[FIG. 5.] Illuminating both of the 1×4 Y-splitters that are based on rod and shell nanoclusters arrays by magnetic dipole source, (a) four-branch Y-splitter based on bulk Au nanorod heptamers that are extended in the propagation axis (x-axis) and magnetic dipole source with an amplitude of 1.12×10-20 m2A is located at the center of first and main heptamer and the nanoparticle of this heptamer has omitted, (b) four-branch Y-splitter based on bulk Au nanoshell heptamers with examined dimensions that are extended in the propagation axis (x-axis) and magnetic dipole source with an amplitude of 1.12×10-20 m2A is located at the center of first and main heptamer and the nanoparticle of this heptamer has been omitted.
[FIG. 6.] Real-time averaged power variations along the splitting direction (y-axis), (a) the power variations for both of the small and big dividing units of the splitter based on rod heptamers have been illustrated and this diagram is utilized in transported power calculations, (b) the power variations for both of the small and big dividing units of the splitter based on shell heptamers have illustrated and this diagram has utilized in transported power calculations, (c) this diagram compares the decaying length of the magnetic transverse mode distribution along the propagation direction (x-axis). The real-time averaged power decays for both of the latest splitters as 3.8 μm and 4.4 μm for the configurations based on rod and shell heptamers, respectively.
Owning a large decay distance of optical power along a plasmonic nanostructure is one of the prominent purposes that can be improved by using more complex configurations and accurately adjusted nanoparticles. Therefore, considering studied structures, we would want to quantify and evaluate the decaying length of the propagated and coupled magnetic plasmon resonance along the branches (propagation direction in the
For the final examination, we measured the effect of offset distance (splitter arm spacing) as a significant parameter on the operation quality of the proposed device. Ahmadivand
[FIG. 7.] The influence of offset distance variations on the decaying length of magnetic power, (a) setting the arm spacing to 1400 nm and 1500 nm for the four-branch Y-splitter of nanorod heptamers leads to obtaining the power decay lengths of 3.8 μm and 3.25 μm, respectively, (b) setting the arm spacing to 1450 nm and 1520 nm for the four-branch Y-splitter of nanoshell heptamers leads to increasing the offset distance and directly reduces the propagation length of the distributed magnetic fields refers to 4.4 μm and 4.01 μm decay length, respectively, (c) this diagram evaluates controlled modifications in the offset distance of the shell-based splitter from 1600 nm to 1450 nm for the biggest splitting section over the decaying length (x-axis).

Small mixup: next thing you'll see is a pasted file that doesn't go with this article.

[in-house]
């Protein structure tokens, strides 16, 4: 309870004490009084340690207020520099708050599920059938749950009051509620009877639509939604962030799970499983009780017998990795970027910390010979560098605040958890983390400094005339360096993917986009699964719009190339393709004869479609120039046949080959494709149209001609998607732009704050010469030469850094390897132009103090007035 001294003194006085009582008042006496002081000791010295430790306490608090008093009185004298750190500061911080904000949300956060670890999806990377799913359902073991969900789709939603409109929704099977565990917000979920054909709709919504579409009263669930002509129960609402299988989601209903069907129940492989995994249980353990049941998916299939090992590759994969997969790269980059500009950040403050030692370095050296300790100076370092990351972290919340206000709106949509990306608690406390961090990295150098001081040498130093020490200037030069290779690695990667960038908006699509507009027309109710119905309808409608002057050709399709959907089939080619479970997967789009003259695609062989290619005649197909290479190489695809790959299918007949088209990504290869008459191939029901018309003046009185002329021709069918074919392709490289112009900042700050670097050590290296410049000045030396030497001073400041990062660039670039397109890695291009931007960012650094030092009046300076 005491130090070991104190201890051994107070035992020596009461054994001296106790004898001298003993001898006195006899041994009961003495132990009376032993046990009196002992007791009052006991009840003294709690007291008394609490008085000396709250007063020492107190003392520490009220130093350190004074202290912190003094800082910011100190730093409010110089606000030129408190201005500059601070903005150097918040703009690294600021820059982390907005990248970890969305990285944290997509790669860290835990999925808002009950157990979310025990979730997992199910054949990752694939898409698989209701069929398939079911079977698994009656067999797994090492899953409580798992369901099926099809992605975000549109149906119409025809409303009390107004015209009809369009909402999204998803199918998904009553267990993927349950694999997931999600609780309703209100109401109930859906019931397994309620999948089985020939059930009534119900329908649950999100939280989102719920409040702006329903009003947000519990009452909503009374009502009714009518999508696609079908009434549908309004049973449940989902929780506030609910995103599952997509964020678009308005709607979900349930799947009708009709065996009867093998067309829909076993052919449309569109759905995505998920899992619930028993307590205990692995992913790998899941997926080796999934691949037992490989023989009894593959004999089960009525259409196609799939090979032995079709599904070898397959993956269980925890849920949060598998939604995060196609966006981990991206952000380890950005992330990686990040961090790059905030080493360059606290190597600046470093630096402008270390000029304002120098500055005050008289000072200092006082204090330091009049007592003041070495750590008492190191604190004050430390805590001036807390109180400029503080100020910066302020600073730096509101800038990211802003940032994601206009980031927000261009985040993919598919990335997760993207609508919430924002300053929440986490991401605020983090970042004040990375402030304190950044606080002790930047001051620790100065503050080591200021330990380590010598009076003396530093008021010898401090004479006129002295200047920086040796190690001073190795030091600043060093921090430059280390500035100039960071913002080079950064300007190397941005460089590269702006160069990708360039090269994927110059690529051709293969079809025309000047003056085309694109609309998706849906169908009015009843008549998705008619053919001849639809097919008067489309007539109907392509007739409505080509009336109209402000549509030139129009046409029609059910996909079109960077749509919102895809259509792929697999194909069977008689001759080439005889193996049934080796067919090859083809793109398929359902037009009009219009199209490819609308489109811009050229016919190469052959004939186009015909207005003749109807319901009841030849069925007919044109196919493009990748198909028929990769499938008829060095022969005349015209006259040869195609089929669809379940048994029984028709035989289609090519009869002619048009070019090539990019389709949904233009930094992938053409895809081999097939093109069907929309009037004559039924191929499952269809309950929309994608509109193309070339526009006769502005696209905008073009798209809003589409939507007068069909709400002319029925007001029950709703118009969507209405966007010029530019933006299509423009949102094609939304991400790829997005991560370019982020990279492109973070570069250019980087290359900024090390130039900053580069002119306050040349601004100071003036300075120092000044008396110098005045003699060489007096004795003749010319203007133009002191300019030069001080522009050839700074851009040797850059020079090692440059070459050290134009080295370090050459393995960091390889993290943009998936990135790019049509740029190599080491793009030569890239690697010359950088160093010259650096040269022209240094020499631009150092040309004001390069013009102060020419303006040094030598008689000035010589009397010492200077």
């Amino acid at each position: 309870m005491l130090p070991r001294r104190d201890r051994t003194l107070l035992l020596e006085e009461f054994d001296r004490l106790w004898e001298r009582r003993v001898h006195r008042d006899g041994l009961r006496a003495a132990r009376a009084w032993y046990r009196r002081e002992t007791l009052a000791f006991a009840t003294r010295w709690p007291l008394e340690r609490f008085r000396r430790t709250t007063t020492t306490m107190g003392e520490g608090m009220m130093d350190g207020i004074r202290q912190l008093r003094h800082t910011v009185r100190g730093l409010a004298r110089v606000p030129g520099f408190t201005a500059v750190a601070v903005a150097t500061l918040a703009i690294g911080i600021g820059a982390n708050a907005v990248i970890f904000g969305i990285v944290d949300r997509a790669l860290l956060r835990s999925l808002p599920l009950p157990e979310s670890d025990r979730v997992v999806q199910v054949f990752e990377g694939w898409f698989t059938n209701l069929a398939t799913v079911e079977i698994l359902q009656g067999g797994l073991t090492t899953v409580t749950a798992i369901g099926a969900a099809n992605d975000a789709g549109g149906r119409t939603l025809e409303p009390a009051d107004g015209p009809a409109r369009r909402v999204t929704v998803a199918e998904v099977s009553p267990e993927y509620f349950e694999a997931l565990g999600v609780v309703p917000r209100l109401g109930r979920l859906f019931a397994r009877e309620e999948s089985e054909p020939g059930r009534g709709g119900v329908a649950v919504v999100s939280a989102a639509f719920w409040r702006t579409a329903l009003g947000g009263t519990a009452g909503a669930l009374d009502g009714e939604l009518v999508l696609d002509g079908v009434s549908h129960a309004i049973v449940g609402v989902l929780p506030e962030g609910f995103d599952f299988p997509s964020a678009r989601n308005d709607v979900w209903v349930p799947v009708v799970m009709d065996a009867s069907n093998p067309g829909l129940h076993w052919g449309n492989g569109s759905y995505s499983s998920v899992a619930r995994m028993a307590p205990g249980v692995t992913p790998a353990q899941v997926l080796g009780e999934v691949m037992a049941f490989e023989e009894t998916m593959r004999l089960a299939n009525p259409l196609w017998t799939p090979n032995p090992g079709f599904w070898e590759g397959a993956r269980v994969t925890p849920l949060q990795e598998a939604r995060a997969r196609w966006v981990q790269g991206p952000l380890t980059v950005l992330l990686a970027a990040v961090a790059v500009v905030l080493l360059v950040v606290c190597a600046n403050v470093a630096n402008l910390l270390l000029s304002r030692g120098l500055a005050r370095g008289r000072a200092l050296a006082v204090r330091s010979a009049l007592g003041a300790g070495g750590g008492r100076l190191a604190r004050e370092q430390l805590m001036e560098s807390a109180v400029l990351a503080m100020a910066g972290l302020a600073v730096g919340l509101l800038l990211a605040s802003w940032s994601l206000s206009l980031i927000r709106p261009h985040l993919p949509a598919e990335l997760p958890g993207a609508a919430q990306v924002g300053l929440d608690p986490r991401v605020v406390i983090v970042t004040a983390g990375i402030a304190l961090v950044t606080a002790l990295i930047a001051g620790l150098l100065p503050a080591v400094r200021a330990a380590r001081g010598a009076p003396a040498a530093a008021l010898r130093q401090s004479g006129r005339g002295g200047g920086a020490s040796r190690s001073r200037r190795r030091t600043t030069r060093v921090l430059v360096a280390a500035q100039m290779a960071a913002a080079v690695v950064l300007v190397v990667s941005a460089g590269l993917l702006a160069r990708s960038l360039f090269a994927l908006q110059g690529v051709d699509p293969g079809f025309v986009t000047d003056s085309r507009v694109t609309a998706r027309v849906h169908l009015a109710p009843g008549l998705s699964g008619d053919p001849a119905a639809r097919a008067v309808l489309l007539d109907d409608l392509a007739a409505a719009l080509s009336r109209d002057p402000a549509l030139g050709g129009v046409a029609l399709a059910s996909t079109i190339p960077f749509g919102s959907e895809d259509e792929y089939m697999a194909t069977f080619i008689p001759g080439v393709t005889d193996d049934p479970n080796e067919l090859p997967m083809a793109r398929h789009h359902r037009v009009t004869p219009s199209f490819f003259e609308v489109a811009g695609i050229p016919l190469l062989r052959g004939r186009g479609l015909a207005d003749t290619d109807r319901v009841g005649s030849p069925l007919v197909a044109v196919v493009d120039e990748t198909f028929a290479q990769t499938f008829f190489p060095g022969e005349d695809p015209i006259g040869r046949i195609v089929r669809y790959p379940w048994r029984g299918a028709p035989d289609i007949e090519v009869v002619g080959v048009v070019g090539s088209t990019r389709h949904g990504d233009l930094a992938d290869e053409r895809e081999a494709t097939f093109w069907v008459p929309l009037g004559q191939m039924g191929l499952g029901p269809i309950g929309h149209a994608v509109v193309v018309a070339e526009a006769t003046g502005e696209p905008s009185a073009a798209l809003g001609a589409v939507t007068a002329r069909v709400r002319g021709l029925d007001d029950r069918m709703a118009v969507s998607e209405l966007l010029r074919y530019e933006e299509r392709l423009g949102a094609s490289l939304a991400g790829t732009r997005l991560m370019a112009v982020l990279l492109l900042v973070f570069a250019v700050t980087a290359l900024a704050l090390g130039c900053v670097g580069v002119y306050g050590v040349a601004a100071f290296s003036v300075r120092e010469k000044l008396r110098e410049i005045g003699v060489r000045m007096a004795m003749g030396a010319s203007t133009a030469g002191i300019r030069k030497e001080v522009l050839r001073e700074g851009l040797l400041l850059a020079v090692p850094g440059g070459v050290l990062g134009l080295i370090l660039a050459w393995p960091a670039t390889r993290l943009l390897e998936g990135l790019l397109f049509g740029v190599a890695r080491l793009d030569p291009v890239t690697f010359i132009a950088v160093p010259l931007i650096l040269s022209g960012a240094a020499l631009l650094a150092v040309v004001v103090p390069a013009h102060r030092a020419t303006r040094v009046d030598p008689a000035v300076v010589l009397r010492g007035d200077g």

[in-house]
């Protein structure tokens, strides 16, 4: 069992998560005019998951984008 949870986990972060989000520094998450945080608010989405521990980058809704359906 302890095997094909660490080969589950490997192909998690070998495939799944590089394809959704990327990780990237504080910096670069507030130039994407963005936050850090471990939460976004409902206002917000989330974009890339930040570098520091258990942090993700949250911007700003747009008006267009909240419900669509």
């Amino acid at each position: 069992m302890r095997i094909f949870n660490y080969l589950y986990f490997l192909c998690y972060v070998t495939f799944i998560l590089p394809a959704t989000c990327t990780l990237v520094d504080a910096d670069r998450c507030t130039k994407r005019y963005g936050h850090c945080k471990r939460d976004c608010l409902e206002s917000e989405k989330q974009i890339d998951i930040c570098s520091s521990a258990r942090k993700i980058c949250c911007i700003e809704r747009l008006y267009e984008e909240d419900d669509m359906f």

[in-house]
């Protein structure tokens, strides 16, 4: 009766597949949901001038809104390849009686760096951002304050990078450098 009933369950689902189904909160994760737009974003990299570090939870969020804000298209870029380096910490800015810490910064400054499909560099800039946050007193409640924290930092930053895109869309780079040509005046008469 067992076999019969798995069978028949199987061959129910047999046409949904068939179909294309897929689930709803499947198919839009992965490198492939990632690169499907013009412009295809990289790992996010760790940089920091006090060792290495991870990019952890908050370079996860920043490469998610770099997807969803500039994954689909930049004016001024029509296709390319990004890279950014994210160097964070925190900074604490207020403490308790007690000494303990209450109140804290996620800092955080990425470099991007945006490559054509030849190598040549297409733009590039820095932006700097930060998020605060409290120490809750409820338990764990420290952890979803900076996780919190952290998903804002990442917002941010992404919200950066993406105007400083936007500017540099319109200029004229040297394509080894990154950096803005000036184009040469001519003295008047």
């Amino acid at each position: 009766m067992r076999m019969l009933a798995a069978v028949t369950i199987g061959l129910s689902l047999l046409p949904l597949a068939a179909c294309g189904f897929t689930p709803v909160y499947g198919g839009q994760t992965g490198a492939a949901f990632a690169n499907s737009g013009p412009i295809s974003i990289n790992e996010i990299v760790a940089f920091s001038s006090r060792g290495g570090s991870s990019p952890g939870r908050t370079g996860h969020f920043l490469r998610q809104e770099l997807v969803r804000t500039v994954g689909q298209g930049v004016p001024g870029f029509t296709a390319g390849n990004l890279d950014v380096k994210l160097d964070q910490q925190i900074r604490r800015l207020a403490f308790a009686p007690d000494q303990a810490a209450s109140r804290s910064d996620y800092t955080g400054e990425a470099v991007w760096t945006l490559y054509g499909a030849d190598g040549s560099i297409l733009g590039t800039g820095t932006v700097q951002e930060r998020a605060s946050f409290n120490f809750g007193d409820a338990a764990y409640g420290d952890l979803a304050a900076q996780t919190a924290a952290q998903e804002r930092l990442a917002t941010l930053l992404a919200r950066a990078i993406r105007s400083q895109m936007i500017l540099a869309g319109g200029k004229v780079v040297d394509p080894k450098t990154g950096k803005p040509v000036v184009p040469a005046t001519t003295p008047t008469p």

In this work, we studied the magnetic plasmon resonance coupling and guiding through the nanorod and shell heptamers arrays ordered in a triphenylene structure. Extending the number of proposed nanoparticles clusters, we designed a long-range and enhanced 1×4 Y-shape splitter to employ at the telecom spectrum. To provide exact results, we evaluated the spectral response of the two similar configurations composed of two different nanoparticles (rod and shell) clusters in triphenylene molecular fashion. Therefore, we calculated the plasmon resonance quality and the influence of lossy components on the splitter performance at the telecom spectrum (λ~1550 nm). Simulations results proved that the splitter based on shell heptamers shows efficient behavior during magnetic plasmon resonance propagation along the structure with 23.9% power ratio at each one of four branches, the decay length of 4.4 μm, and 1450 nm offset distance. The effects of dissipative and lossy factors on the device operation have been investigated numerically based on an FDTD method. Ultimately, we proposed an enhanced structure composed of Au nanoshell heptamers that is able to provide longer optical power propagation at the desired spectrum with lower impact of losses. This work opens new paths to utilize recommended theory in designing various efficient plasmonic devices that are able to function at the NIR efficiently.